Furniture Sizes and Placement. When it comes to living room furniture, size matters. Sofa and Chairs - These are often the big-ticket items so it's important that they suit the space. The most important thing to do is measure the space before buying any of these pieces. You don't want them to be too big or too small, so it's best if you draw up a floor plan ahead of time. Sketch out the room on a piece of graph paper using all the appropriate measurements. Try putting the sofa and chairs in a few different spots and see what works best visually and in terms of leaving space to accommodate traffic flow. Rug – Using area rugs is a great way to define seating areas, but the number one mistake people make in the living room is using an area rug that's too small. Remember that all of the furniture should be able to comfortably sit on the carpet. If space doesn't allow it, make sure that at least the front legs of any large upholstered pieces are on the rug. Small pieces like side chairs and tables should always have all four legs on the rug.
Gather Influences From Around the World. After deciding on a general style to follow for your design, further engage in photos and inspiration that spark your interest when it comes to influence and color. While each basic style can provide an individual and distinctive look, really getting into the details can make the difference between feeling like you're in a New York City loft and an Irish home on the coast. Consider influences like the following: French Country Style: French country decorating usually involves mixed patterns, symmetrical chairs, chandeliers, and a pop of color in an ivory kitchen. Tuscan Style: Tuscan decor combines natural stone, wood, and earthy colors. Think terracotta, open cupboards, copper pots, and rustic shutters. Swedish Style: Light, clean, white, and blue is the Swedish way. The casual look is key when it comes to minimalistic surfaces with gold and red accents, straight lines and gentle curves for furniture, and simple woven fabrics. Paris Apartment Style: Adding romance and mystery to your apartment can be achieved with a little bit of Paris. Think baroque, rococo, and neoclassical with rich jewel colors, luxurious silks, and large posters of French landmarks.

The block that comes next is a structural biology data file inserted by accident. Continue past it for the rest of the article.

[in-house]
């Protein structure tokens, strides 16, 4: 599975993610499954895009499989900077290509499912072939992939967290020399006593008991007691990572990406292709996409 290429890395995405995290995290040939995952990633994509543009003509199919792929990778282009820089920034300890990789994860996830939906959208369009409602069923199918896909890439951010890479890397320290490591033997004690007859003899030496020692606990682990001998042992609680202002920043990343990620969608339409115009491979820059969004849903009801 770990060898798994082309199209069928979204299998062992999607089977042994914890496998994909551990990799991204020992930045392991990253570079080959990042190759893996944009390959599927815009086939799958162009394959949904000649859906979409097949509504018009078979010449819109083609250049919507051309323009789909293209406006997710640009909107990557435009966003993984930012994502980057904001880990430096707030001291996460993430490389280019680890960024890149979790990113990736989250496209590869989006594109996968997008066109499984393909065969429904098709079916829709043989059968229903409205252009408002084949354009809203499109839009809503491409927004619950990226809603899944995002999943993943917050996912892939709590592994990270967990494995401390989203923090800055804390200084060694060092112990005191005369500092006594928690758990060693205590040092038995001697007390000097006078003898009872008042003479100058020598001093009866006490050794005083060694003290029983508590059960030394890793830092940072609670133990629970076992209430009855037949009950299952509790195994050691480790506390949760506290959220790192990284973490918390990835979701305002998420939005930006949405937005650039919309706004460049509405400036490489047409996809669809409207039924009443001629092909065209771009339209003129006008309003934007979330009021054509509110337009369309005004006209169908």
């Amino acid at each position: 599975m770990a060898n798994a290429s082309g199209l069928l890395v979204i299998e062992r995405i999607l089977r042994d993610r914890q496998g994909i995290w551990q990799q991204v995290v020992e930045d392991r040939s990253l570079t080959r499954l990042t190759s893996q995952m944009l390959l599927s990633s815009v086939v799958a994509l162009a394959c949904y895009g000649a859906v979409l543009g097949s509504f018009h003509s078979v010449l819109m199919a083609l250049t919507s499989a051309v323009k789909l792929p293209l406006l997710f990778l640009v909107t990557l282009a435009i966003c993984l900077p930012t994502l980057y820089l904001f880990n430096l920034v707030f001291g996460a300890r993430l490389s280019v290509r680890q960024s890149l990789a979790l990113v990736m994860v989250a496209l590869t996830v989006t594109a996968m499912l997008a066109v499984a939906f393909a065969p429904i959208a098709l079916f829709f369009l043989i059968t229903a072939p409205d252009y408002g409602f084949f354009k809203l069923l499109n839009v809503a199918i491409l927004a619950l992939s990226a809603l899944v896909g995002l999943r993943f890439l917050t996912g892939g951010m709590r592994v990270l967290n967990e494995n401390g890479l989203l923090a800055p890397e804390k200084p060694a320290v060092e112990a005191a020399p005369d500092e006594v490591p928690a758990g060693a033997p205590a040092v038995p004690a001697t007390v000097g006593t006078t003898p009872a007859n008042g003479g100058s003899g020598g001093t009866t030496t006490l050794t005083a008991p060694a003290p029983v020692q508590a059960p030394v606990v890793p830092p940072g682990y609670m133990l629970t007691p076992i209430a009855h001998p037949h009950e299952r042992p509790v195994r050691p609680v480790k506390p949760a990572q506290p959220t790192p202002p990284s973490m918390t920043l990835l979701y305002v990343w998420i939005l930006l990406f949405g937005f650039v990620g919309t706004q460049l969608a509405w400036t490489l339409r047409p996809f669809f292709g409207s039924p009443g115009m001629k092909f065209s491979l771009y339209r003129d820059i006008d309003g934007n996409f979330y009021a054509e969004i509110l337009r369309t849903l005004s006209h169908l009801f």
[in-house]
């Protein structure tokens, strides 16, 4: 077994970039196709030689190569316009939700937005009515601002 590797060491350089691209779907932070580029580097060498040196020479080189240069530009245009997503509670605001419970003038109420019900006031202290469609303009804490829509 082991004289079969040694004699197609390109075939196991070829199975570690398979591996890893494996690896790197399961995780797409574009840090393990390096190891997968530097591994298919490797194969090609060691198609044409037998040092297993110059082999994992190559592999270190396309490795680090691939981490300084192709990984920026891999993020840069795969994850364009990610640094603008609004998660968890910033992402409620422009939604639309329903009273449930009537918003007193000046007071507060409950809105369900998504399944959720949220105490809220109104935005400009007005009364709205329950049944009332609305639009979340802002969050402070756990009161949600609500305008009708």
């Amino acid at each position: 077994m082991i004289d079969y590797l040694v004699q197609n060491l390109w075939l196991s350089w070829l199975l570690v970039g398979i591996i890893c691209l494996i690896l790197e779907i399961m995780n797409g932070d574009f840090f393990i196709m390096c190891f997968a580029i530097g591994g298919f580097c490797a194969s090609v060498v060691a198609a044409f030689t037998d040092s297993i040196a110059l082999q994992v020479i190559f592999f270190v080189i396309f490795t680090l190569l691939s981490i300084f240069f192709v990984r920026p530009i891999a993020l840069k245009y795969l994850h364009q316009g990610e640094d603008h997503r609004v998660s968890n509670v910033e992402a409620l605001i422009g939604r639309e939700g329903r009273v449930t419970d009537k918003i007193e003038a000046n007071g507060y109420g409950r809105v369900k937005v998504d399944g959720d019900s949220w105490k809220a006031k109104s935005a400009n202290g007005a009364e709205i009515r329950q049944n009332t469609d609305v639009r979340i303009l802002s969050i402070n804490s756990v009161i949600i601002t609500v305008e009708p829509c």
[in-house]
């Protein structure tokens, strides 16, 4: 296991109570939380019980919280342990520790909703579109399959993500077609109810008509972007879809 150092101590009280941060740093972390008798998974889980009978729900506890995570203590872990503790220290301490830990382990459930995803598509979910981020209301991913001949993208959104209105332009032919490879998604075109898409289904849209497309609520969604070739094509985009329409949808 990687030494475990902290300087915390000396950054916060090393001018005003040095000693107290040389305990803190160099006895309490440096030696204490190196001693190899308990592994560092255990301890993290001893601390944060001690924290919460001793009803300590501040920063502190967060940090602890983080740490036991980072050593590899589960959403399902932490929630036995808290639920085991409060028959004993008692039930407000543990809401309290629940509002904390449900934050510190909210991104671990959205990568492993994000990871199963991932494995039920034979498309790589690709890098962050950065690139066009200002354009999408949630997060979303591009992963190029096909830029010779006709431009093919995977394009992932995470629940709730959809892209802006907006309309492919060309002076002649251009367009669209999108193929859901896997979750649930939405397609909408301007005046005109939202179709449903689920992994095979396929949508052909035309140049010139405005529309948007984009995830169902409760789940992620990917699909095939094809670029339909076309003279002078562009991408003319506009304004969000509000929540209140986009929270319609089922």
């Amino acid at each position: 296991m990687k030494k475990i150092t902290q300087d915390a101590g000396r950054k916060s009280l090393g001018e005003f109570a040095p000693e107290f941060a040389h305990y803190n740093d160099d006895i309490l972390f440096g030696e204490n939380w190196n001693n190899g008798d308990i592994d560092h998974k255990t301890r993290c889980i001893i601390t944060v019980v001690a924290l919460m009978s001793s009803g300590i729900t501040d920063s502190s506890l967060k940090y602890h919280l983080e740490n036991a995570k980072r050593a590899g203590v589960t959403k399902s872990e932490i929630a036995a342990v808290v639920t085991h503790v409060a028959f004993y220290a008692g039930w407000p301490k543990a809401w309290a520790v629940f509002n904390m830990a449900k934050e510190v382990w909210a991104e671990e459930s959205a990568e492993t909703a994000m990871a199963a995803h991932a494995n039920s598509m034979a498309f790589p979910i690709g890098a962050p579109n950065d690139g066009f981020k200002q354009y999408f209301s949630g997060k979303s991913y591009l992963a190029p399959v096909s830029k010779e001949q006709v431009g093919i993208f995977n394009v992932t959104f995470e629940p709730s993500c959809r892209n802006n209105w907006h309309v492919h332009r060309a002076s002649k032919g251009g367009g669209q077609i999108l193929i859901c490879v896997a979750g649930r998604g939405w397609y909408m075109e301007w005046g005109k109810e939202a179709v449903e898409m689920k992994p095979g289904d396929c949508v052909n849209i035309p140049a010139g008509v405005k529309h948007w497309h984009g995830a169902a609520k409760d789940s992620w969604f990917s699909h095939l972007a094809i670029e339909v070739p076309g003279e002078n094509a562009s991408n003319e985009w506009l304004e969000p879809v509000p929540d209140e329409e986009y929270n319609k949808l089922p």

The first step when lighting any room is to ask yourself: what happens here? Different activities require different types and levels of light. A well-lit living room will have three different types of lighting: general, task and accent. These are used at different times of day and for different purposes, and key to a functional lighting scheme it to know how and when to mix and use them. Not all homes have a ceiling fitting in the living room, and if you have lots of natural light during the day, you might not need overhead light at all. But if you have the fitting, a central pendant or chandelier helps to zone the space and create a focus. Similarly, potlights or angled spotlights will create a even layer of overhead lighting. In the absence of any overhead lights, a large, arced floor lamp will do the trick.
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